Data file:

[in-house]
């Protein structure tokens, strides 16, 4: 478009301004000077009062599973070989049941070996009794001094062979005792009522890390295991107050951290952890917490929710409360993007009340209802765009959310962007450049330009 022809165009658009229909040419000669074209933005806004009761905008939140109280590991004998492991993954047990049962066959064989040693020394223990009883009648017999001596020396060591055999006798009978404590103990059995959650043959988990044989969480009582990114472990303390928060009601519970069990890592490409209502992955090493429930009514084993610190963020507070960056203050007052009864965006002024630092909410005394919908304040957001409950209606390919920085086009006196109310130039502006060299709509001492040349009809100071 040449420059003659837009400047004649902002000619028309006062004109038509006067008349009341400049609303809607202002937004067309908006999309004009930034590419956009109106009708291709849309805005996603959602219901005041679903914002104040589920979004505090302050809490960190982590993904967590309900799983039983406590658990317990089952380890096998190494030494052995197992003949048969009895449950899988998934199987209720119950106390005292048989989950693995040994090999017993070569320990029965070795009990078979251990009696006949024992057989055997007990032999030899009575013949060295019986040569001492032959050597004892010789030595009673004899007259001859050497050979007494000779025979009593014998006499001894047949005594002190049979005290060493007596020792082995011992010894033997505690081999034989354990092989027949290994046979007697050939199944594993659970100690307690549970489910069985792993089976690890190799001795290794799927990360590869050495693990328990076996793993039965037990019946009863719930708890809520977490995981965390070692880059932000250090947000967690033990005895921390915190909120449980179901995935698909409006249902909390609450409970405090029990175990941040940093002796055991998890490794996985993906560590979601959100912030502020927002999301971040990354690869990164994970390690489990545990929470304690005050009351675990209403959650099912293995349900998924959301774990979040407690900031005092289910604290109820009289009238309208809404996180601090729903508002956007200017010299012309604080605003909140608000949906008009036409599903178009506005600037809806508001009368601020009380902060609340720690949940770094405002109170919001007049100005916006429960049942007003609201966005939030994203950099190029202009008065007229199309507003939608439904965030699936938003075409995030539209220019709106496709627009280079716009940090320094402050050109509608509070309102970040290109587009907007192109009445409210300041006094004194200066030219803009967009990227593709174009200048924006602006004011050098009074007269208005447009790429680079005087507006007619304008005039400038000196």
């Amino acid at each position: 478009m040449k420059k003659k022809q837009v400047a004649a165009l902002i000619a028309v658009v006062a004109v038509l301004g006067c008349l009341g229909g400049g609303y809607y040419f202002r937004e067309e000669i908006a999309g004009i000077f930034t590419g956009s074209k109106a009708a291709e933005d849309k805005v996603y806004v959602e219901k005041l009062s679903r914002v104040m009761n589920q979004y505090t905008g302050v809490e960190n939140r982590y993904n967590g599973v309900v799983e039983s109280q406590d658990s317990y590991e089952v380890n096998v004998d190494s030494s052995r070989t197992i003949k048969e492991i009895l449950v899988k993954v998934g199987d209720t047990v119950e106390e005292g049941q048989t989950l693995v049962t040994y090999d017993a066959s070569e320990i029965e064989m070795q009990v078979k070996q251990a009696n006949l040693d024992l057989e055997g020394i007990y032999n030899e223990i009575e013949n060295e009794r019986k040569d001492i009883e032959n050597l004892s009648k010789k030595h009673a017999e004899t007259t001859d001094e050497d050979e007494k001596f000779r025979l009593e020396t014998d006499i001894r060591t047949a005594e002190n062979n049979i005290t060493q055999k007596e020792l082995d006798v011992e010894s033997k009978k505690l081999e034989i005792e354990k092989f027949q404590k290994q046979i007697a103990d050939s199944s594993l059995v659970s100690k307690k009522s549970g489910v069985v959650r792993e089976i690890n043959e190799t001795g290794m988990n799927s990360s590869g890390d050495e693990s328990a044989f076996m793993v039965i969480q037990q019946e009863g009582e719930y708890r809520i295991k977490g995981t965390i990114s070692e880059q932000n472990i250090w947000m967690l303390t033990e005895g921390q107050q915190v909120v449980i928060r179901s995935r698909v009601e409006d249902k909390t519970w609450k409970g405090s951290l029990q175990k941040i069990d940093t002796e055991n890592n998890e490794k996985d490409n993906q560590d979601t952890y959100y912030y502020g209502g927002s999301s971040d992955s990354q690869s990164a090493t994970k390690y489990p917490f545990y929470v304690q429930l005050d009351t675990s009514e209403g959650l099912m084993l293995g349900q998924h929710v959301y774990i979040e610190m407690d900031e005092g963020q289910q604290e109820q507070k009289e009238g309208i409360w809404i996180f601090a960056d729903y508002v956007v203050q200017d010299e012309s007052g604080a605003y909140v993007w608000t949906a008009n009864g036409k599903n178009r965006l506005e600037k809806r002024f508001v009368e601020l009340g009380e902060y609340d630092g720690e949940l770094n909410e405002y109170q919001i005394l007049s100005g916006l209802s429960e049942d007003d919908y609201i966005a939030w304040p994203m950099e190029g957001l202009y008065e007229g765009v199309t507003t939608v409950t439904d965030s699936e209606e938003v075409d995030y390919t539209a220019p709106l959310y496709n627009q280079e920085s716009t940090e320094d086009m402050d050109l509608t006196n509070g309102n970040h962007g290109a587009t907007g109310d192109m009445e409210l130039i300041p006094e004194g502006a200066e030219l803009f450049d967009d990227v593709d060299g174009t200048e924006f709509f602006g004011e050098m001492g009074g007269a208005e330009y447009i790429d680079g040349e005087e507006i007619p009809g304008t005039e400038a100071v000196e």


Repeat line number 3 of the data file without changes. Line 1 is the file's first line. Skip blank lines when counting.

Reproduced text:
């Amino acid at each position: 478009m040449k420059k003659k022809q837009v400047a004649a165009l902002i000619a028309v658009v006062a004109v038509l301004g006067c008349l009341g229909g400049g609303y809607y040419f202002r937004e067309e000669i908006a999309g004009i000077f930034t590419g956009s074209k109106a009708a291709e933005d849309k805005v996603y806004v959602e219901k005041l009062s679903r914002v104040m009761n589920q979004y505090t905008g302050v809490e960190n939140r982590y993904n967590g599973v309900v799983e039983s109280q406590d658990s317990y590991e089952v380890n096998v004998d190494s030494s052995r070989t197992i003949k048969e492991i009895l449950v899988k993954v998934g199987d209720t047990v119950e106390e005292g049941q048989t989950l693995v049962t040994y090999d017993a066959s070569e320990i029965e064989m070795q009990v078979k070996q251990a009696n006949l040693d024992l057989e055997g020394i007990y032999n030899e223990i009575e013949n060295e009794r019986k040569d001492i009883e032959n050597l004892s009648k010789k030595h009673a017999e004899t007259t001859d001094e050497d050979e007494k001596f000779r025979l009593e020396t014998d006499i001894r060591t047949a005594e002190n062979n049979i005290t060493q055999k007596e020792l082995d006798v011992e010894s033997k009978k505690l081999e034989i005792e354990k092989f027949q404590k290994q046979i007697a103990d050939s199944s594993l059995v659970s100690k307690k009522s549970g489910v069985v959650r792993e089976i690890n043959e190799t001795g290794m988990n799927s990360s590869g890390d050495e693990s328990a044989f076996m793993v039965i969480q037990q019946e009863g009582e719930y708890r809520i295991k977490g995981t965390i990114s070692e880059q932000n472990i250090w947000m967690l303390t033990e005895g921390q107050q915190v909120v449980i928060r179901s995935r698909v009601e409006d249902k909390t519970w609450k409970g405090s951290l029990q175990k941040i069990d940093t002796e055991n890592n998890e490794k996985d490409n993906q560590d979601t952890y959100y912030y502020g209502g927002s999301s971040d992955s990354q690869s990164a090493t994970k390690y489990p917490f545990y929470v304690q429930l005050d009351t675990s009514e209403g959650l099912m084993l293995g349900q998924h929710v959301y774990i979040e610190m407690d900031e005092g963020q289910q604290e109820q507070k009289e009238g309208i409360w809404i996180f601090a960056d729903y508002v956007v203050q200017d010299e012309s007052g604080a605003y909140v993007w608000t949906a008009n009864g036409k599903n178009r965006l506005e600037k809806r002024f508001v009368e601020l009340g009380e902060y609340d630092g720690e949940l770094n909410e405002y109170q919001i005394l007049s100005g916006l209802s429960e049942d007003d919908y609201i966005a939030w304040p994203m950099e190029g957001l202009y008065e007229g765009v199309t507003t939608v409950t439904d965030s699936e209606e938003v075409d995030y390919t539209a220019p709106l959310y496709n627009q280079e920085s716009t940090e320094d086009m402050d050109l509608t006196n509070g309102n970040h962007g290109a587009t907007g109310d192109m009445e409210l130039i300041p006094e004194g502006a200066e030219l803009f450049d967009d990227v593709d060299g174009t200048e924006f709509f602006g004011e050098m001492g009074g007269a208005e330009y447009i790429d680079g040349e005087e507006i007619p009809g304008t005039e400038a100071v000196e």